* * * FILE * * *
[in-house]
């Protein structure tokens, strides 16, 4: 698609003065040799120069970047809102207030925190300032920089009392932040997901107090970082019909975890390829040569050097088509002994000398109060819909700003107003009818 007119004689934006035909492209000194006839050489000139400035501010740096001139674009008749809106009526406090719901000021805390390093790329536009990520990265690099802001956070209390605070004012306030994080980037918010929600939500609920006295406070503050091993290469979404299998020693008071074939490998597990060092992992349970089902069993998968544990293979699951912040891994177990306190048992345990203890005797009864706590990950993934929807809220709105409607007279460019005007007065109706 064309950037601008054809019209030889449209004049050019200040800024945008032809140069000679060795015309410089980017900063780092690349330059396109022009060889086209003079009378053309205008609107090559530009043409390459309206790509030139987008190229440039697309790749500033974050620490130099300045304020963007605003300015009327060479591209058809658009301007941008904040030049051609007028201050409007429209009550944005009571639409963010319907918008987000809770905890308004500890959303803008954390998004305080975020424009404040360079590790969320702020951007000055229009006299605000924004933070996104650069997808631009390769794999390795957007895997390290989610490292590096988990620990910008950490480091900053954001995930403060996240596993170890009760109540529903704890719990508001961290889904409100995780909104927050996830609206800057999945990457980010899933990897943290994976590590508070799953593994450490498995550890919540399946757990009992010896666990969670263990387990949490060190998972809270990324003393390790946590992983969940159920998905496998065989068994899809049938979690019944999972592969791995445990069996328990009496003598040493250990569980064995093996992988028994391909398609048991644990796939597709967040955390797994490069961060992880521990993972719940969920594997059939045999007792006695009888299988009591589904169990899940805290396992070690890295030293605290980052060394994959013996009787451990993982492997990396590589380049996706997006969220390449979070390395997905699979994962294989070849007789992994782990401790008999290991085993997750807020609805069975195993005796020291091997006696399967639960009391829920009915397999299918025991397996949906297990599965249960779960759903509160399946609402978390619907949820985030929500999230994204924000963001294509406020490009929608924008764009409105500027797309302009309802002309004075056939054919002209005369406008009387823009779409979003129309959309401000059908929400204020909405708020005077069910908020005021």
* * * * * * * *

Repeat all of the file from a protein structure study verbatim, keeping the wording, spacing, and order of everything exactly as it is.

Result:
[in-house]
């Protein structure tokens, strides 16, 4: 698609003065040799120069970047809102207030925190300032920089009392932040997901107090970082019909975890390829040569050097088509002994000398109060819909700003107003009818 007119004689934006035909492209000194006839050489000139400035501010740096001139674009008749809106009526406090719901000021805390390093790329536009990520990265690099802001956070209390605070004012306030994080980037918010929600939500609920006295406070503050091993290469979404299998020693008071074939490998597990060092992992349970089902069993998968544990293979699951912040891994177990306190048992345990203890005797009864706590990950993934929807809220709105409607007279460019005007007065109706 064309950037601008054809019209030889449209004049050019200040800024945008032809140069000679060795015309410089980017900063780092690349330059396109022009060889086209003079009378053309205008609107090559530009043409390459309206790509030139987008190229440039697309790749500033974050620490130099300045304020963007605003300015009327060479591209058809658009301007941008904040030049051609007028201050409007429209009550944005009571639409963010319907918008987000809770905890308004500890959303803008954390998004305080975020424009404040360079590790969320702020951007000055229009006299605000924004933070996104650069997808631009390769794999390795957007895997390290989610490292590096988990620990910008950490480091900053954001995930403060996240596993170890009760109540529903704890719990508001961290889904409100995780909104927050996830609206800057999945990457980010899933990897943290994976590590508070799953593994450490498995550890919540399946757990009992010896666990969670263990387990949490060190998972809270990324003393390790946590992983969940159920998905496998065989068994899809049938979690019944999972592969791995445990069996328990009496003598040493250990569980064995093996992988028994391909398609048991644990796939597709967040955390797994490069961060992880521990993972719940969920594997059939045999007792006695009888299988009591589904169990899940805290396992070690890295030293605290980052060394994959013996009787451990993982492997990396590589380049996706997006969220390449979070390395997905699979994962294989070849007789992994782990401790008999290991085993997750807020609805069975195993005796020291091997006696399967639960009391829920009915397999299918025991397996949906297990599965249960779960759903509160399946609402978390619907949820985030929500999230994204924000963001294509406020490009929608924008764009409105500027797309302009309802002309004075056939054919002209005369406008009387823009779409979003129309959309401000059908929400204020909405708020005077069910908020005021």